The Cathedral of Cordoba, Spain Will Not Become a Mosque Again

Source: FSSPX News

The attempt to secularize the Cathedral of Cordoba, with the idea of possibly turning it into an inter-religious center under lay patronage, has finally failed. The new mayor of Cordoba, José Maria Bellido of the Popular Party (PP) has guaranteed it to Bishop Demetrio Fernandez.

This ancient church, built in 584 in honor of the martyr St. Vincent of Saragossa, had been transformed into a mosque during the Arab occupation, but was reconsecrated as a cathedral in 1236. Since that date, Catholic worship has been exclusively and uninterruptedly celebrated in it. But since its classification by UNESCO as a world heritage site, the cathedral has become the prize of a veritable war that has pitted several leftist movements against its presentation to the Church base on a 1946 law.

This law, passed under the government of General Francisco Franco, allows the Church, by simple declaration, to make its own this or that real property for which she has traditionally been responsible. A kind of anti-1905 law, which in France allowed the Republic to despoil the Church by taking for itself the property of all the religious buildings. It was in this way that the Cathedral of Cordoba, dedicated to Catholic worship since 1236, was declared a property of the Church in 2006 on the occasion of its inscription as a UNESCO World Heritage site—a membership no one had previously thought of challenging.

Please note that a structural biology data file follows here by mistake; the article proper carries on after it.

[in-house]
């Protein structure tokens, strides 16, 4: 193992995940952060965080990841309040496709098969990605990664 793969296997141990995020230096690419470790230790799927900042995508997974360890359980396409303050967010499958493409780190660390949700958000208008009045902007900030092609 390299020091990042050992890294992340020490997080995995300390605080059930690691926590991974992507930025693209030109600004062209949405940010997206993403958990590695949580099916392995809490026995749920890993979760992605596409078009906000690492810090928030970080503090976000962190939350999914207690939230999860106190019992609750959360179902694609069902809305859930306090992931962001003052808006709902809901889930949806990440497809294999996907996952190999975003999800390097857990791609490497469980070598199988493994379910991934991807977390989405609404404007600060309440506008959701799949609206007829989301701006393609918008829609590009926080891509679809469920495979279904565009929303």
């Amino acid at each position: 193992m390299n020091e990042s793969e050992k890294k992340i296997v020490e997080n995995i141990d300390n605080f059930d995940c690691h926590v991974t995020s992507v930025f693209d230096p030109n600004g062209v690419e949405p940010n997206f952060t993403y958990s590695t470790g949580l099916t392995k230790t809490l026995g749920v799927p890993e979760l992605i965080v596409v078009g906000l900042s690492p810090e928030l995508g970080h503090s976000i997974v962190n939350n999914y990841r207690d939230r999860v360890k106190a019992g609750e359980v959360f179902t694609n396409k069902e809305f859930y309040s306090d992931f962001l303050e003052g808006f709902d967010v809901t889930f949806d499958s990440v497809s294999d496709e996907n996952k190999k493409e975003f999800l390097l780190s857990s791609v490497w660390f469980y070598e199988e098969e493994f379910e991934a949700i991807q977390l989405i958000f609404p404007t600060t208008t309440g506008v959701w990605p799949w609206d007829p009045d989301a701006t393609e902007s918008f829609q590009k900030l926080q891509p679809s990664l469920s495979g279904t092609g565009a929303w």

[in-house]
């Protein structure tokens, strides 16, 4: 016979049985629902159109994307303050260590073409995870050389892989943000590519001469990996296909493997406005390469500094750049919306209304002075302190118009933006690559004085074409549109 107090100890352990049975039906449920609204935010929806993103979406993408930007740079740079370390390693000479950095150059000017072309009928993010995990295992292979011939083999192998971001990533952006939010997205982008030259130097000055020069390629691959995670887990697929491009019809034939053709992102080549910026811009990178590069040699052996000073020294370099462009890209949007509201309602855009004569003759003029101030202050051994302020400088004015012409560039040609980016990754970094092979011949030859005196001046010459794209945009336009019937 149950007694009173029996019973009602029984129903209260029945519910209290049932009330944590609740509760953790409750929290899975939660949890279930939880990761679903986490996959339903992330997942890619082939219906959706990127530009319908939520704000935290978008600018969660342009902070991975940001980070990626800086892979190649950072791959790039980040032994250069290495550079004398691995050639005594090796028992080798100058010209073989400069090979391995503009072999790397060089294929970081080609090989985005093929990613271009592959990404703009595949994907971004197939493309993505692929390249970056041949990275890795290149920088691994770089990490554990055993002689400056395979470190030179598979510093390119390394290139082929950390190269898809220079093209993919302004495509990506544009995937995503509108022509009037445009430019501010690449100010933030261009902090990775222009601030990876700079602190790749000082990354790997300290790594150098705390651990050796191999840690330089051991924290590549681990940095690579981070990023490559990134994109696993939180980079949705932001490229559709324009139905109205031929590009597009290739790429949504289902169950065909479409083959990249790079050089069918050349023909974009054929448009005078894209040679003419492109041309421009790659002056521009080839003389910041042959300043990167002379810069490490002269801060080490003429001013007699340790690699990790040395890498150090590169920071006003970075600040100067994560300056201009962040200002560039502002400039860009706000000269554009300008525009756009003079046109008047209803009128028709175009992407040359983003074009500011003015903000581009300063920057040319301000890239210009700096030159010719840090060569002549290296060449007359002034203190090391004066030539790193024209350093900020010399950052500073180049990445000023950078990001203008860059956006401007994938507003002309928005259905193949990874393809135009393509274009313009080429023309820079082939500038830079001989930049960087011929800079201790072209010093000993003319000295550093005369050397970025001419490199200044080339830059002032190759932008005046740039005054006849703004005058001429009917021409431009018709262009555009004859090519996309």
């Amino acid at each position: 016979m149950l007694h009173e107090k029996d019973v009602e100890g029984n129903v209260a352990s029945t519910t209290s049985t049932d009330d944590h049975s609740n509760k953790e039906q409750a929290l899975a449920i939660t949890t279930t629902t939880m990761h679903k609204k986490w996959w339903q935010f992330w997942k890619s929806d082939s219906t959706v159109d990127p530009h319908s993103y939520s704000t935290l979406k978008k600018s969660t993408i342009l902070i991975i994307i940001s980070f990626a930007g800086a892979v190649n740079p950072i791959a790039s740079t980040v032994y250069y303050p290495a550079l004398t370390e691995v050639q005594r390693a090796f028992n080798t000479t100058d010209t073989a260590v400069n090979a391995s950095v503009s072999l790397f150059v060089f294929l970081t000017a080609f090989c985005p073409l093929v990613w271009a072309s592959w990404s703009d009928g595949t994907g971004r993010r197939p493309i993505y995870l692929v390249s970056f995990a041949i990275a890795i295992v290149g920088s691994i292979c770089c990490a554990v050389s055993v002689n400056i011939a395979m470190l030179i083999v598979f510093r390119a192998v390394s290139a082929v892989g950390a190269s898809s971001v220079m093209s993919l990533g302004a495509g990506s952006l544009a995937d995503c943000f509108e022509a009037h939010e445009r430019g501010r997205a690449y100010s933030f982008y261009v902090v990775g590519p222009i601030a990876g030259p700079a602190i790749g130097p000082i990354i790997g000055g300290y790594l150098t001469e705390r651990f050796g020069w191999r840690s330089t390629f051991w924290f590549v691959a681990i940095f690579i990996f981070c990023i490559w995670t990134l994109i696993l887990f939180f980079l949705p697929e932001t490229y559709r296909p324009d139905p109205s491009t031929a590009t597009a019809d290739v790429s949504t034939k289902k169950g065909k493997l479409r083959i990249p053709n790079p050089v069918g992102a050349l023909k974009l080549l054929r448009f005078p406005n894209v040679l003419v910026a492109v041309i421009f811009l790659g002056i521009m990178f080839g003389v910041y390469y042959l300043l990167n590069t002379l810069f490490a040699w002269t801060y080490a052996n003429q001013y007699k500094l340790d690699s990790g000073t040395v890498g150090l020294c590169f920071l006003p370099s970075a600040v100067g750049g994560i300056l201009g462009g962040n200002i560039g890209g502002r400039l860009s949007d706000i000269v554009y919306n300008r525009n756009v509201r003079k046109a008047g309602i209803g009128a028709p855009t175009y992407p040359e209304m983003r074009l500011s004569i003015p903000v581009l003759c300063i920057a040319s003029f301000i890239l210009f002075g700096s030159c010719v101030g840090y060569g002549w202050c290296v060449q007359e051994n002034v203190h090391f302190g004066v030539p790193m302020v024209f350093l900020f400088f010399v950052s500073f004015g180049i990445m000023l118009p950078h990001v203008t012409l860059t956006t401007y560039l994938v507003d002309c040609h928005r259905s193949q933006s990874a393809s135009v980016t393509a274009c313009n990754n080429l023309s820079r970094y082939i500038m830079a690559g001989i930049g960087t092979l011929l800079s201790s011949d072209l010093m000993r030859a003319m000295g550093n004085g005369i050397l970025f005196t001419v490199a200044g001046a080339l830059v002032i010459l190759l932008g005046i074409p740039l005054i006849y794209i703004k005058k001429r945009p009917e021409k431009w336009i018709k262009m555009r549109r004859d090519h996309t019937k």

An Islamist-Leftist Campaign

But with the advent of leftist power in Andalusia with the election of a socialist mayor (PSOE), and then the alliance with the Podemos Party in 2014, a campaign was launched to secularize the cathedral. A petition collected 350,000 signatures, with the support of Muslims who demand access to this former mosque to practice their worship (see below for our previous articles on this topic).

Then, the European Deputies of the PSOE, Podemos, and the United Left (Izquierda Unida) asked the European Commission to decide on the legal ownership of the “mosque-cathedral,” as it is designated in the UNESCO documents.

Finally, a commission of four “experts,” elected ad hoc by the City Council of Cordoba, in September 2018 published a report guaranteeing that the cathedral of the Andalusian city is not the Church’s property and recommending the annulment of the 2006 presentation. The Commission notably recommended “obtaining the necessary parliamentary support” to carry out an “appeal on constitutional grounds before the Constitutional Court.” If this path was unsuccessful, the report suggested that the Mayor of Cordoba could file an “appeal to the ordinary courts.”

This anti-Catholic offensive is coming to an end—hopefully definitive—thanks to the election of a new mayor of Cordoba, a member of the Popular Party. The latter announced that the City Council of Cordoba will not reactivate the municipal commission that challenged the ownership of the cathedral. He further stated that there was no administrative procedure under way in this regard.

This episode shows the deep anti-Catholic hatred that continues to animate the movements of the Spanish left, ready, if necessary, to ally themselves with Islam to fight the Church.